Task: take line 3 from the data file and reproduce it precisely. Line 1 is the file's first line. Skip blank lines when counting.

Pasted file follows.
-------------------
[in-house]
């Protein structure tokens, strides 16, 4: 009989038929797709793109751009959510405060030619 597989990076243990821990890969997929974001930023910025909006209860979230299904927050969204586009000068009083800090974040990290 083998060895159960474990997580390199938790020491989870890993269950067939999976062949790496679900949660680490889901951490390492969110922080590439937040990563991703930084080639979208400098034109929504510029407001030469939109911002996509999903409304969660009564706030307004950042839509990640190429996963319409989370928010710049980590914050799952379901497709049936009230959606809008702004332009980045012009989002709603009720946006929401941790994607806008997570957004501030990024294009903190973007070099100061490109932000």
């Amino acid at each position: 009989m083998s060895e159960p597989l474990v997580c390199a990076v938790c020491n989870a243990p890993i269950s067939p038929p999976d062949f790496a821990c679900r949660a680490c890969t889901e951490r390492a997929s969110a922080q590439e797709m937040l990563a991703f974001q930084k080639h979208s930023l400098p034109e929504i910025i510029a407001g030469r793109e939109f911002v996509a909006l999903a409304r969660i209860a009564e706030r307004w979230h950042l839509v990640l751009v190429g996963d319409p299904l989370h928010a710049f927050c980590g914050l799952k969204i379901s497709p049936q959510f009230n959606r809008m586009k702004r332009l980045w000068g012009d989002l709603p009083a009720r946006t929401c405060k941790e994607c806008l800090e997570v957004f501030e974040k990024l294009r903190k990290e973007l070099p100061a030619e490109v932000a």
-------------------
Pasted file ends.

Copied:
């Amino acid at each position: 009989m083998s060895e159960p597989l474990v997580c390199a990076v938790c020491n989870a243990p890993i269950s067939p038929p999976d062949f790496a821990c679900r949660a680490c890969t889901e951490r390492a997929s969110a922080q590439e797709m937040l990563a991703f974001q930084k080639h979208s930023l400098p034109e929504i910025i510029a407001g030469r793109e939109f911002v996509a909006l999903a409304r969660i209860a009564e706030r307004w979230h950042l839509v990640l751009v190429g996963d319409p299904l989370h928010a710049f927050c980590g914050l799952k969204i379901s497709p049936q959510f009230n959606r809008m586009k702004r332009l980045w000068g012009d989002l709603p009083a009720r946006t929401c405060k941790e994607c806008l800090e997570v957004f501030e974040k990024l294009r903190k990290e973007l070099p100061a030619e490109v932000a």